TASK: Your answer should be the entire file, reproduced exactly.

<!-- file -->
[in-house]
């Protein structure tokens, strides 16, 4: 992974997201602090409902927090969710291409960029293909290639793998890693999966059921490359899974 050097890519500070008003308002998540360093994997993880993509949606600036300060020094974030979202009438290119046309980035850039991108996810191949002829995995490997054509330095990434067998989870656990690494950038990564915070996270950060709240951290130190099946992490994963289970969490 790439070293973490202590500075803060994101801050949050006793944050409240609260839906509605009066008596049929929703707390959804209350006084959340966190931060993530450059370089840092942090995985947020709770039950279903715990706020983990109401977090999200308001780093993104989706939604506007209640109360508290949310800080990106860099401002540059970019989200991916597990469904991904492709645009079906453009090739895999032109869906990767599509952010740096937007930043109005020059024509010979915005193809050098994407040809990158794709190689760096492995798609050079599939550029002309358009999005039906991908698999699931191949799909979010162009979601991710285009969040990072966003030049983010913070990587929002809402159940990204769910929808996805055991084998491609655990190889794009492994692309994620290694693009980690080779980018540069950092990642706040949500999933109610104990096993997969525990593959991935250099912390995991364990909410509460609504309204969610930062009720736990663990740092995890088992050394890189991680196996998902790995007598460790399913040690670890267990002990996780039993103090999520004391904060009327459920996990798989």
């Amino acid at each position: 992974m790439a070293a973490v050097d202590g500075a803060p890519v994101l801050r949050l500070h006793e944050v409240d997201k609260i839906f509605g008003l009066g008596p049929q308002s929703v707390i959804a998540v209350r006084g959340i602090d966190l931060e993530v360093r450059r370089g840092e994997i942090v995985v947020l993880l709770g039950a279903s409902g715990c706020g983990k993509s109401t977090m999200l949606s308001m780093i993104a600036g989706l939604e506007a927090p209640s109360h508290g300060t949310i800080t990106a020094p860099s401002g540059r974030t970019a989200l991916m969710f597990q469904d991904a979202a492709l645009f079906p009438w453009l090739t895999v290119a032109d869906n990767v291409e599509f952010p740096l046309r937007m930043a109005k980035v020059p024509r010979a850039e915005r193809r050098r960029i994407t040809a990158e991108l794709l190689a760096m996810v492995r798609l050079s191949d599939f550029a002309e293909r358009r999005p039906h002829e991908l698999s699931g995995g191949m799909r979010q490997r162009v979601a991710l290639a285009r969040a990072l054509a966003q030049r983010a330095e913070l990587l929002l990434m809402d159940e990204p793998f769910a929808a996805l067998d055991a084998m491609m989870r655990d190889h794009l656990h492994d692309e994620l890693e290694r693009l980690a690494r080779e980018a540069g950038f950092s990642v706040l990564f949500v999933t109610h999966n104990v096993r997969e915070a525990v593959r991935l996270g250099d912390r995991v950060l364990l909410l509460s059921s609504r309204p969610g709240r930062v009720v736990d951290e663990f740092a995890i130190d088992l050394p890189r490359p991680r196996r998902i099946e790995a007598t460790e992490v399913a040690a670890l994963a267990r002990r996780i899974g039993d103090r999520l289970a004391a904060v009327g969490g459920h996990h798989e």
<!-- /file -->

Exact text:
[in-house]
């Protein structure tokens, strides 16, 4: 992974997201602090409902927090969710291409960029293909290639793998890693999966059921490359899974 050097890519500070008003308002998540360093994997993880993509949606600036300060020094974030979202009438290119046309980035850039991108996810191949002829995995490997054509330095990434067998989870656990690494950038990564915070996270950060709240951290130190099946992490994963289970969490 790439070293973490202590500075803060994101801050949050006793944050409240609260839906509605009066008596049929929703707390959804209350006084959340966190931060993530450059370089840092942090995985947020709770039950279903715990706020983990109401977090999200308001780093993104989706939604506007209640109360508290949310800080990106860099401002540059970019989200991916597990469904991904492709645009079906453009090739895999032109869906990767599509952010740096937007930043109005020059024509010979915005193809050098994407040809990158794709190689760096492995798609050079599939550029002309358009999005039906991908698999699931191949799909979010162009979601991710285009969040990072966003030049983010913070990587929002809402159940990204769910929808996805055991084998491609655990190889794009492994692309994620290694693009980690080779980018540069950092990642706040949500999933109610104990096993997969525990593959991935250099912390995991364990909410509460609504309204969610930062009720736990663990740092995890088992050394890189991680196996998902790995007598460790399913040690670890267990002990996780039993103090999520004391904060009327459920996990798989």
């Amino acid at each position: 992974m790439a070293a973490v050097d202590g500075a803060p890519v994101l801050r949050l500070h006793e944050v409240d997201k609260i839906f509605g008003l009066g008596p049929q308002s929703v707390i959804a998540v209350r006084g959340i602090d966190l931060e993530v360093r450059r370089g840092e994997i942090v995985v947020l993880l709770g039950a279903s409902g715990c706020g983990k993509s109401t977090m999200l949606s308001m780093i993104a600036g989706l939604e506007a927090p209640s109360h508290g300060t949310i800080t990106a020094p860099s401002g540059r974030t970019a989200l991916m969710f597990q469904d991904a979202a492709l645009f079906p009438w453009l090739t895999v290119a032109d869906n990767v291409e599509f952010p740096l046309r937007m930043a109005k980035v020059p024509r010979a850039e915005r193809r050098r960029i994407t040809a990158e991108l794709l190689a760096m996810v492995r798609l050079s191949d599939f550029a002309e293909r358009r999005p039906h002829e991908l698999s699931g995995g191949m799909r979010q490997r162009v979601a991710l290639a285009r969040a990072l054509a966003q030049r983010a330095e913070l990587l929002l990434m809402d159940e990204p793998f769910a929808a996805l067998d055991a084998m491609m989870r655990d190889h794009l656990h492994d692309e994620l890693e290694r693009l980690a690494r080779e980018a540069g950038f950092s990642v706040l990564f949500v999933t109610h999966n104990v096993r997969e915070a525990v593959r991935l996270g250099d912390r995991v950060l364990l909410l509460s059921s609504r309204p969610g709240r930062v009720v736990d951290e663990f740092a995890i130190d088992l050394p890189r490359p991680r196996r998902i099946e790995a007598t460790e992490v399913a040690a670890l994963a267990r002990r996780i899974g039993d103090r999520l289970a004391a904060v009327g969490g459920h996990h798989e």